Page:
What Are We Doing to Shift the Balance of Power at Work?

Members of SEIU Local 1021 rallied outside the Alameda County Administration Building during their October strike. Photo: SEIU Local 1021

The pandemic kicked workers back on their heels—even tumbled some over. Fearing for their lives and well-being, some responded with fire and organizing, others with stunned passivity.

At some moments it seemed that possibilities were opening up for powerful collective action: with bus drivers in Detroit striking and educators in New York City sicking out, and the Black liberation movement taking to the streets.

It looked like a transformational moment, but the possibilities are yet to be realized. Nine months into the pandemic, workers are overworked, overwhelmed, and exhausted.


During the past nine months I’ve been in lots of meetings. Labor leaders talking about how to fight for health and safety. Educators organizing to protect themselves, students, and public education. And, most recently, Labor Action to Defend Democracy, a network to prepare labor’s response in the event of an attempted coup.

These meetings are mostly well attended—as many unions are reporting as well. Whether it be the ease of Zoom or the urgency of the issues, people are showing up.

So, what do we do when people show up? What do we hope to accomplish? What can we accomplish?

I have struggled with this question. This year the way the structures of power really work was stripped bare. That invites a sense of possibility for coordinated work actions. The shared purpose and vision that emerge in meetings inspires me in an uncertain world.

I have an impulse to box these feelings up into a structure with a plan. Can’t I just transform this desire to connect into organizations that will promote the next upsurge?

Yet I have seen all too clearly the distance between the world we want and our power to claim that world.



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While unions passed resolutions to defend democracy, how many of the leaders who voted for those resolutions did what United Teachers Los Angeles did—went out and talked with members?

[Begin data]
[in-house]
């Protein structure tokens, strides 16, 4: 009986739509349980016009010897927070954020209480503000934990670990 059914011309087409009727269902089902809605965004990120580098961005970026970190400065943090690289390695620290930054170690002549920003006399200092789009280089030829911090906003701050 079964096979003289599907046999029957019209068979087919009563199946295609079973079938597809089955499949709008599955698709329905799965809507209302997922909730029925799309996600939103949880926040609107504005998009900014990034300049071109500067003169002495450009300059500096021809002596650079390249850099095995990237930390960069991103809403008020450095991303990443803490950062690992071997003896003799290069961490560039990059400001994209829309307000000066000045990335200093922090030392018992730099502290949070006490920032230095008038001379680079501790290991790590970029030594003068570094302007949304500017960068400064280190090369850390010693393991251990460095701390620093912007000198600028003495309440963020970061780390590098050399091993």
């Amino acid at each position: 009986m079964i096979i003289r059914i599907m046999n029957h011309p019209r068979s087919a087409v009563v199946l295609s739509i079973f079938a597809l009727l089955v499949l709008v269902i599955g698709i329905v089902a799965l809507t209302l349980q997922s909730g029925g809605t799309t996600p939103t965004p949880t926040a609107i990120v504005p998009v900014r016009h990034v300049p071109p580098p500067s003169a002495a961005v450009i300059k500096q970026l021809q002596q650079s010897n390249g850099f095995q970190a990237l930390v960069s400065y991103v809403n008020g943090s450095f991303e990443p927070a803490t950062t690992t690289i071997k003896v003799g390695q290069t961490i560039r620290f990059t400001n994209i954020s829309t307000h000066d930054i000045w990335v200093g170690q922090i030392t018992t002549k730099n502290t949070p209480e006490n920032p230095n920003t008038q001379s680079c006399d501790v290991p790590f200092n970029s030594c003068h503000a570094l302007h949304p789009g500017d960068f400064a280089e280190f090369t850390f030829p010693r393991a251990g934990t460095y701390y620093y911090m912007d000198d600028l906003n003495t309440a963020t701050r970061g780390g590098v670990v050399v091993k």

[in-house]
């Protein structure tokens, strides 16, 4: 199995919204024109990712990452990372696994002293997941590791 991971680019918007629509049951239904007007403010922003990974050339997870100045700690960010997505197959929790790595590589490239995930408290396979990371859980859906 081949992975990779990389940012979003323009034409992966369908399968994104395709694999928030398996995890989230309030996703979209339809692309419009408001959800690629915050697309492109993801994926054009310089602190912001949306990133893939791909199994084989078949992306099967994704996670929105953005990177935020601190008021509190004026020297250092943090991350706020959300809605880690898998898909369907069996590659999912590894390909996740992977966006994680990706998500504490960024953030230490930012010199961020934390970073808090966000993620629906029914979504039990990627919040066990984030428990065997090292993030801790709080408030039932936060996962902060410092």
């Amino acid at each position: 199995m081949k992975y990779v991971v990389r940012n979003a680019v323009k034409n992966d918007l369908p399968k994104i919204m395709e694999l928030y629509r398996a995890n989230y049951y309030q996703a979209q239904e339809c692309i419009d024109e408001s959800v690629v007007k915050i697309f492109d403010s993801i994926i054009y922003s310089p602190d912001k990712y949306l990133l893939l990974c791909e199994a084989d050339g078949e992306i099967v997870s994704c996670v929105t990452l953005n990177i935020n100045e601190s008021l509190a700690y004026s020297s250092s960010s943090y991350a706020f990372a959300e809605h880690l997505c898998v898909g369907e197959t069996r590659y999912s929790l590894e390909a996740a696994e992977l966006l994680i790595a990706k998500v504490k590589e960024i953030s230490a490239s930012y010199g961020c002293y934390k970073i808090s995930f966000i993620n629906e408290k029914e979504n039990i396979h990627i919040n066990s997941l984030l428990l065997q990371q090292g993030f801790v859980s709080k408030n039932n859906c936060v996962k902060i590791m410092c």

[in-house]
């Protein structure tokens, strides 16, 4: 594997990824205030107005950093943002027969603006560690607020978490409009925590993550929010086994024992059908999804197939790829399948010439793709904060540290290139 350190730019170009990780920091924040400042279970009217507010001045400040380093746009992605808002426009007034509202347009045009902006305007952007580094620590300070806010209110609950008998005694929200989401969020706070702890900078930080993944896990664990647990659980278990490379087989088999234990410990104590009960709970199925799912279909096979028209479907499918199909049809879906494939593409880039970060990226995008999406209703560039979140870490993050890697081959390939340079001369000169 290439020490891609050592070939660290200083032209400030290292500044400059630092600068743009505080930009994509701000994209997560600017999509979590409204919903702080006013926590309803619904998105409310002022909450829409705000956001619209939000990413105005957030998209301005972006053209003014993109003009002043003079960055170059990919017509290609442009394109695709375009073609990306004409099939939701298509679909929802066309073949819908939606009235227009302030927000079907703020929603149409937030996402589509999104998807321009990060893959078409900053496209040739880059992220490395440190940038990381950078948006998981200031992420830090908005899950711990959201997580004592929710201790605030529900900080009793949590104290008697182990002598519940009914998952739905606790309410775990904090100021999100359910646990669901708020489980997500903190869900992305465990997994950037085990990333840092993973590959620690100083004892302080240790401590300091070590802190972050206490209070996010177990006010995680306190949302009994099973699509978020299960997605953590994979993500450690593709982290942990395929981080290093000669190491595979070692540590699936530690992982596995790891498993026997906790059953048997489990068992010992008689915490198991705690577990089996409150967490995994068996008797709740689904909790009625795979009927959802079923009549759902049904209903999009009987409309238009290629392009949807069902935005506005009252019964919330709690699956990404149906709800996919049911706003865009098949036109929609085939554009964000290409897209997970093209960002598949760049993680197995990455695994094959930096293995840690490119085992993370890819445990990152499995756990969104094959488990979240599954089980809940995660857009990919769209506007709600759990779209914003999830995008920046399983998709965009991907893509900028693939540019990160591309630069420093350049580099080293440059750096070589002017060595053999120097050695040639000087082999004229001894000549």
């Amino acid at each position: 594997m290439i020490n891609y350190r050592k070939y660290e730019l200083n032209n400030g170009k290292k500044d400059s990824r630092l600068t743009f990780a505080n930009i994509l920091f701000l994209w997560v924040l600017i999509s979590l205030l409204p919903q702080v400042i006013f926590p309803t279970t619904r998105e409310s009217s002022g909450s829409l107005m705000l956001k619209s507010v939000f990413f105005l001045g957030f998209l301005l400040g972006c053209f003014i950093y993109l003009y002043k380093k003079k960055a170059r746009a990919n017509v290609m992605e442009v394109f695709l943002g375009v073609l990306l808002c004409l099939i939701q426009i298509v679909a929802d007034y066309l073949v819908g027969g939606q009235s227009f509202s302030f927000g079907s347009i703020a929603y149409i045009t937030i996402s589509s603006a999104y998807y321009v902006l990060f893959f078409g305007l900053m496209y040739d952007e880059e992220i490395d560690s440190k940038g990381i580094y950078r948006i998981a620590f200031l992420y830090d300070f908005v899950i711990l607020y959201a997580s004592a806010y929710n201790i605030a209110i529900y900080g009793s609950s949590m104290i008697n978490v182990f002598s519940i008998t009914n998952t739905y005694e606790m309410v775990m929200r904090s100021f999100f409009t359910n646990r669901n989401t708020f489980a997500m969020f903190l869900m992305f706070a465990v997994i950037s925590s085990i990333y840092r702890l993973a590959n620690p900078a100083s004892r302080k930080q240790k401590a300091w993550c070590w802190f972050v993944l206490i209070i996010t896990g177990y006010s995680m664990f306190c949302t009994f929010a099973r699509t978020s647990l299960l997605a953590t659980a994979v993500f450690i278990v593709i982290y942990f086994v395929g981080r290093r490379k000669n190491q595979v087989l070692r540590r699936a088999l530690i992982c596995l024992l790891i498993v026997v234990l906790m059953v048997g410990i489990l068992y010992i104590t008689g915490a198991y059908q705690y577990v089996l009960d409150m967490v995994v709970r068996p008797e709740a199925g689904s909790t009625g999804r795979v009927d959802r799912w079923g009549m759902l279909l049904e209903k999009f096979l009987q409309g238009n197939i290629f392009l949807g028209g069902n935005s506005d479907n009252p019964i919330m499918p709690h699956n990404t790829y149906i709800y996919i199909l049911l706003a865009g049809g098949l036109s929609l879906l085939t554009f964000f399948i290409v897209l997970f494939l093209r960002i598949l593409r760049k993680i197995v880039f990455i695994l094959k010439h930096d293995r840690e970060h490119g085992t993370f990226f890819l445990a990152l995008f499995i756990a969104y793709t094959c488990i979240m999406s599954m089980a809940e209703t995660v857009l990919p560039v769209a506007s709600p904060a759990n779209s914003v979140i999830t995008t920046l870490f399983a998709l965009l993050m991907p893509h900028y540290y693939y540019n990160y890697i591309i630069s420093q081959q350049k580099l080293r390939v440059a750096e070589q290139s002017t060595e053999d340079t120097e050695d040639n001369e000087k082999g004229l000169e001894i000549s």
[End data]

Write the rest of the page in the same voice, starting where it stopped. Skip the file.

Educators in Brookline, Massachusetts used a one-day strike to win their demand for six feet between people in school buildings. That reminds me of how we build power, one step at a time. But sometimes that one step seems stunningly inadequate compared to all we need.

I do not know the answer to the question of what is possible right now. Time will tell—and what we do right now will matter. I do know that there is something to capture in the large numbers of workers looking to connect with each other, looking for a way out of this structured misery and to a better place.


After each meeting, I find myself taking away the same lessons. We build relationships—which will last us for the long haul that is the arc of change. We teach each other how to do the work—to talk, to listen, to name power, and to activate our collective strength.

In meetings of labor activists, and even in my own head, a debate rages. Calls to build structures to lead massive work stoppages around shared demands compete with lessons about the smaller worksite actions needed to build labor’s muscle. More and more, I see this debate as a distraction.

The real question we should be asking each other is: what did you do today to bring workers together so that they are shifting the balance of power?

Let’s hold each other to each part of that question: how have workers come together and what did they do to shift the balance of power?

I suspect rigorous attention to these questions will lead us to the power and structures we need to win a better world.

Barbara Madeloni is Education Coordinator at Labor Notes and a former president of the Massachusetts Teachers Association.barbara@labornotes.org